Tax Analysts: Tax Notes (a weekly publication) (Tax Collection KF6284 .T37 & online in Lexis Advance, with a daily version called Tax Notes Today) is generally considered the major resources for tax news. This non-profit publisher maintains a subscription web site full of information about tax news and issues, some of which (including timely blog content) is freely available. Tax Notes, Tax Notes Daily, Tax Notes International and tax treaties are available online in LexisNexis Academic from 1982 to the present.
Tax Management Weekly: This current awareness publication, available in the Bloomberg Law Tax Practice section, includes an “Uncertain Tax Position Reporting” section, as well as editorial hot topics and tax news generally.
Legislative News and Policy: Information about emerging tax legislation and policymaking can be found on various congressional web sites, including the House Committee on Ways & Means (which has jurisdiction over revenue laws) and the Joint Committee on Taxation. However, Tax Notes and Tax Notes Daily, from Tax Analysts, are generally considered the major resources for tax news.
Statistics: The IRS collects, analyzes and publishes a wide range of tax statistics at http://www.irs.gov/taxstats/index.html. Statistics of Income Bulletin, or SOI Bulletin (available on the IRS website) is the publication most often used, and is released quarterly.
B. Other Websites & Blogs
- National Tax Association: the national organization of tax professionals. Website includes link to publications.
- Tax Foundation: Most famous for originating “tax freedom day,” the foundation produces research, reports, newsletters and information to support their goal of educating taxpayers about sound tax policy. HeinOnline maintains a complete archive of Tax Foundation publications in its Tax Foundation Archive. More than 980 titles are included, such as: Tax Watch, Facts & Figures on Government Finance, Library Bulletin, IRET Publications, and Civic Guides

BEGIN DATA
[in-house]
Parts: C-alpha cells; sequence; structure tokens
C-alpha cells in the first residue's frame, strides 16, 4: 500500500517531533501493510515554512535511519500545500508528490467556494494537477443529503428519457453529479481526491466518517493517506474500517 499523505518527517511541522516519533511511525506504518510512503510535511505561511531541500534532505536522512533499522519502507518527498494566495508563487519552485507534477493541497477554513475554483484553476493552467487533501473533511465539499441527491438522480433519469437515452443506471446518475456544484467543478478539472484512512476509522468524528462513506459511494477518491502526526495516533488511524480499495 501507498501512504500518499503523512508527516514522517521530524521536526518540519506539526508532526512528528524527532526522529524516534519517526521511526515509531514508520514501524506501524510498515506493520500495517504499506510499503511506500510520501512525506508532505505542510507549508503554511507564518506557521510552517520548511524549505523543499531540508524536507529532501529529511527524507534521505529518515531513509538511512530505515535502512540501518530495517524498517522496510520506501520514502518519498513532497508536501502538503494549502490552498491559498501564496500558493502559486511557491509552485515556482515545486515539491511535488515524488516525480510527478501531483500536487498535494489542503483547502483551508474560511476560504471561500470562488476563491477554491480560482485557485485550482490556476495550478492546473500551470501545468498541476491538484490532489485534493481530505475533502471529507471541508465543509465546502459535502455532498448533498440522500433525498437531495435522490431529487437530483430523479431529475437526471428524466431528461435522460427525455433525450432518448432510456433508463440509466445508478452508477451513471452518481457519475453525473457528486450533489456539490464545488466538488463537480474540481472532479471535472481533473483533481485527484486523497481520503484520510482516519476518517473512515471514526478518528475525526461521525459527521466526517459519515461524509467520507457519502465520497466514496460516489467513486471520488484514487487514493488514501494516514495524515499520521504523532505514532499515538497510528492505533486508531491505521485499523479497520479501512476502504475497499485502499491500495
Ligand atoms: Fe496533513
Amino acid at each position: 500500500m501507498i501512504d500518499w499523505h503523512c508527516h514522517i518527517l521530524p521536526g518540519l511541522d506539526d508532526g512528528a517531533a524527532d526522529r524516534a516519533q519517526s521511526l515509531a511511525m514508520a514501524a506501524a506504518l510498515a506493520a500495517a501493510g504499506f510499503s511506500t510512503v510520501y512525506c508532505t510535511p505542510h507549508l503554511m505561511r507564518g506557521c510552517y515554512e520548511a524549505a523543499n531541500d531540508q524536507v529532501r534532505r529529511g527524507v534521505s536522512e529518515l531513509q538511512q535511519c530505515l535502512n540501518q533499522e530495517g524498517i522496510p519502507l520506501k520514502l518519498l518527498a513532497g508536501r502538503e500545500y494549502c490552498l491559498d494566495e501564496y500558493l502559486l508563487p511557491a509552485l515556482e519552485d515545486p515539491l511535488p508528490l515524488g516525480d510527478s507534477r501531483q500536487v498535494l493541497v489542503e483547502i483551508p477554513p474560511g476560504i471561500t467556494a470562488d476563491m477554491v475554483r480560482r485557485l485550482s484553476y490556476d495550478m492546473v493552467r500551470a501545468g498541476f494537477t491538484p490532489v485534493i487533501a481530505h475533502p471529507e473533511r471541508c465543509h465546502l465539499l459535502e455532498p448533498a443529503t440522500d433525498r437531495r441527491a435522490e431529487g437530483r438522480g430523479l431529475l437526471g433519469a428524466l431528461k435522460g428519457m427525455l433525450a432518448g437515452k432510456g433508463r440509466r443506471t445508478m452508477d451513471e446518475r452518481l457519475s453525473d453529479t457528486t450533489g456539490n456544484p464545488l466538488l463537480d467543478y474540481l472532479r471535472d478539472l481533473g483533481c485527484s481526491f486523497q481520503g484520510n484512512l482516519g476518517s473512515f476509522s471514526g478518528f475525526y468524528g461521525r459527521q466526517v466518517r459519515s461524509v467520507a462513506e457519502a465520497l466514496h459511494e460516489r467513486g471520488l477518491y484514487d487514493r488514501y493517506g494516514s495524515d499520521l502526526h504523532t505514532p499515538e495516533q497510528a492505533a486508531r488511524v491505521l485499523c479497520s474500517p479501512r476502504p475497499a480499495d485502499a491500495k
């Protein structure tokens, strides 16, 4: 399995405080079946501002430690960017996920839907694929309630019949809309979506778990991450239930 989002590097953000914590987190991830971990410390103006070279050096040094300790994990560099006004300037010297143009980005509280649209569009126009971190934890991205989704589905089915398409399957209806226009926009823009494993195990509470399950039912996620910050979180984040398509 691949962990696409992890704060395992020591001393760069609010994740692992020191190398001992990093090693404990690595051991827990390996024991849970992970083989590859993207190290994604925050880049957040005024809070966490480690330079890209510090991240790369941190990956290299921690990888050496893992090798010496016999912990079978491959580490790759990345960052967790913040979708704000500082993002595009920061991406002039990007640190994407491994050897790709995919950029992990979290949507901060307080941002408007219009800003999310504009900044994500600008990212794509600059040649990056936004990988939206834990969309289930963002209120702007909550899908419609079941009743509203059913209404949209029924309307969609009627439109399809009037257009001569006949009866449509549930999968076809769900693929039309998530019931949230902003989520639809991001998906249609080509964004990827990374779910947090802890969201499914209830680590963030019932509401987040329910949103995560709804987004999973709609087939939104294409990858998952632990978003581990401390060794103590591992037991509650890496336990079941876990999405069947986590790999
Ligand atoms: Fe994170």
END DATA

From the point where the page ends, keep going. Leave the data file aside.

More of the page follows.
- The Center on Budget and Policy Priorities represents the contrary viewpoint on its site.
- Tax Professors Blog is maintained by Paul Caron, a professor of tax law at Pepperdine.
C. Journals and Indexes
Articles on tax issues are scattered across a wide range of law reviews, legal journals, and other non-law publications. They can be located using the standard journal indexes (e.g., LegalTrac) and full-text sources (e.g., HeinOnline).
There are several specialized indexes for tax articles. CCH’s Federal Tax Articles (Tax Collection KF6285 .F4 & online in Intelliconnect) contains an index by Code section, along with the usual author and topic indexes. For older articles, the Index to Federal Tax Articles, published by Warren, Gorham & Lamont, indexes articles on federal income, estate, and gift taxation. It has a keyword index that uses the IRS thesaurus, as well as an author index. The initial 1975 volume covers material back to 1913 . The Law Library owns the supplements through 1990 (KF 6282.7 .I53).